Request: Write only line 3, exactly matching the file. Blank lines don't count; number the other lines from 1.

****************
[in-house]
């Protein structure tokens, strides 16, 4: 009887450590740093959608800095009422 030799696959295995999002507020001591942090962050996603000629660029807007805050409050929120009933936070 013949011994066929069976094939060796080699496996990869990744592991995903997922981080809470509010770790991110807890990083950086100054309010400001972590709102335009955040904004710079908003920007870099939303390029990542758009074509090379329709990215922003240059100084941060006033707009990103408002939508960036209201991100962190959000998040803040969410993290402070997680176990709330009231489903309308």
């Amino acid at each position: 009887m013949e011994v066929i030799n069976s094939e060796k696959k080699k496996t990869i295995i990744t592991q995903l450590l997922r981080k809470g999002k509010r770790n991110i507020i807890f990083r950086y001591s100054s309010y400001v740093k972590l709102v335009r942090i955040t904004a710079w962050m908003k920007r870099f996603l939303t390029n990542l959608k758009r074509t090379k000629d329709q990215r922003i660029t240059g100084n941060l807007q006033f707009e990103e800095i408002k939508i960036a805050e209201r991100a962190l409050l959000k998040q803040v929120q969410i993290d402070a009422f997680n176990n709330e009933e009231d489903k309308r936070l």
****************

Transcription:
């Amino acid at each position: 009887m013949e011994v066929i030799n069976s094939e060796k696959k080699k496996t990869i295995i990744t592991q995903l450590l997922r981080k809470g999002k509010r770790n991110i507020i807890f990083r950086y001591s100054s309010y400001v740093k972590l709102v335009r942090i955040t904004a710079w962050m908003k920007r870099f996603l939303t390029n990542l959608k758009r074509t090379k000629d329709q990215r922003i660029t240059g100084n941060l807007q006033f707009e990103e800095i408002k939508i960036a805050e209201r991100a962190l409050l959000k998040q803040v929120q969410i993290d402070a009422f997680n176990n709330e009933e009231d489903k309308r936070l």